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Addiction. 2006 May;101(5):713-25.

Subjective responses to initial experience with cocaine: an exploration of the incentive-sensitization theory of drug abuse.

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  • 1University of California at Berkeley, 94720, USA.



This study investigated the relationship between positive and negative subjective responses at the time of initial cocaine use with adult cocaine dependence and life-time use rates. Psychostimulant pre-exposure, regular smoking or stimulant treatment before initiation were examined to explore the incentive sensitization theory of addiction.


A total of 202 adult participants who had tried cocaine on at least one occasion were studied prospectively from childhood into adulthood. The cocaine-initiated group included 89 who met Diagnostic and Statistical Manual version IV (DSM-IV) criteria for attention deficit hyperactive disorder (ADHD) and 113 age-matched controls.


Five childhood and three adulthood interviews provided data on ages of initiation into cocaine and life-time use of cocaine from ages 16-40 years. Correlations of each subjective response and analyses of variance (ANOVAs) of cocaine 'liking' and 'wanting' with DSM-III-R cocaine dependence and life-time use provided support for the validity of the measures. ANOVA provided evidence of the effect of psychostimulant pre-exposure on 'liking' and 'wanting'. Logistic regression modeled the prediction of dependence and life-time use with the independent variables of 'liking' and 'wanting', psychostimulant pre-exposure and participant characteristics.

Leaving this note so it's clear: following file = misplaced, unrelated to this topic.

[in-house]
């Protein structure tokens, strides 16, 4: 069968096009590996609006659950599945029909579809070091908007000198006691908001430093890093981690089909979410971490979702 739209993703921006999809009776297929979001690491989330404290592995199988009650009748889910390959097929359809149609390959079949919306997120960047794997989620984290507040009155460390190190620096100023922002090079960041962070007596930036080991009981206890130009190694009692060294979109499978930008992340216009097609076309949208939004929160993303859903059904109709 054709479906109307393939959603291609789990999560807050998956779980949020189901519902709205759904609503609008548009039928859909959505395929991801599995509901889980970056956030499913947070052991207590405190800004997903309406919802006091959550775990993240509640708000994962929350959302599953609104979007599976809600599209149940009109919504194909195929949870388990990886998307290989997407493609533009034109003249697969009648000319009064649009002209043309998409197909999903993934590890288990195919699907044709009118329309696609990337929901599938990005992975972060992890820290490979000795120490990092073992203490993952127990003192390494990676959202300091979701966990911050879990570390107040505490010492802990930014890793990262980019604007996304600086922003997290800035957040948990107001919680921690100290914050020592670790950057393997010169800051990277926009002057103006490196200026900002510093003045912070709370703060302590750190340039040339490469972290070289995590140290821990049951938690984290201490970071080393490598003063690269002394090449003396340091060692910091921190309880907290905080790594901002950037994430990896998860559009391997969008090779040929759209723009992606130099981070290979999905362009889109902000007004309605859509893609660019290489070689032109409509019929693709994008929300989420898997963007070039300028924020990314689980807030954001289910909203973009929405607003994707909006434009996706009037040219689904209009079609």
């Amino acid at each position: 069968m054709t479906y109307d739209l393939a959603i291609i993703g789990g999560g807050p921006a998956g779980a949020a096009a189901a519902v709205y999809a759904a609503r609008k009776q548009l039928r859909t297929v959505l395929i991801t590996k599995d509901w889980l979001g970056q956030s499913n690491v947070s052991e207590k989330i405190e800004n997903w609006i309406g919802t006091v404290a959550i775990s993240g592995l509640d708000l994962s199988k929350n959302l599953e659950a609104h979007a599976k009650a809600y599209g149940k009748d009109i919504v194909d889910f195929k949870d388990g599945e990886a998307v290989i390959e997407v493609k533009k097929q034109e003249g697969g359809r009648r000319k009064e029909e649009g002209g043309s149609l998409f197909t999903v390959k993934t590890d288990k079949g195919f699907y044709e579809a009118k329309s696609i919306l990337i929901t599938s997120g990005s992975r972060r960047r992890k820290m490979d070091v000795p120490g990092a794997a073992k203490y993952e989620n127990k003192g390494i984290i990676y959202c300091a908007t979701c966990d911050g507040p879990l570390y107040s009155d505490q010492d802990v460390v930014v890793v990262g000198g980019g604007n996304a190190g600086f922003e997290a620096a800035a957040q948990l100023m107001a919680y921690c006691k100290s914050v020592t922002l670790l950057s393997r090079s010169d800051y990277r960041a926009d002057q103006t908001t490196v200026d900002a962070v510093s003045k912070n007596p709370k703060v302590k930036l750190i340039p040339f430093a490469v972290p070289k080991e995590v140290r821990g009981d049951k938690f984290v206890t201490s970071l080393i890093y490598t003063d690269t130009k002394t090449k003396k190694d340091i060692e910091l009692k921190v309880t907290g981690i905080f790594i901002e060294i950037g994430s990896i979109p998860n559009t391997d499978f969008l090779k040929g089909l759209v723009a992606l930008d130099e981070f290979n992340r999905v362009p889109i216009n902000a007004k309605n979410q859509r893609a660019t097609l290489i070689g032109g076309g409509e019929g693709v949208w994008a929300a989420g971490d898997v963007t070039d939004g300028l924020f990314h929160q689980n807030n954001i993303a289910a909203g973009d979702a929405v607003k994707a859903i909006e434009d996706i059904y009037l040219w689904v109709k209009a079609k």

When cocaine was first tried, 'liking' and 'wanting' were significant predictors of cocaine dependence and life-time use. Mean 'liking' or 'wanting' responses did not differ by participant characteristics. Those who were pre-exposed by regular smoking or stimulant treatment had higher 'liking' and 'wanting' scores; but participants who were pre-exposed by both stimulant treatment and regular smoking reported the lowest liking and the highest wanting responses, consistent with the incentive sensitization theory. Logistic regression showed that the 'liking' and 'wanting' responses increased significantly the odds of DSM-III-R cocaine dependence and life-time use.


In this sample, subjective 'liking' and 'wanting' measured risk for cocaine abuse.

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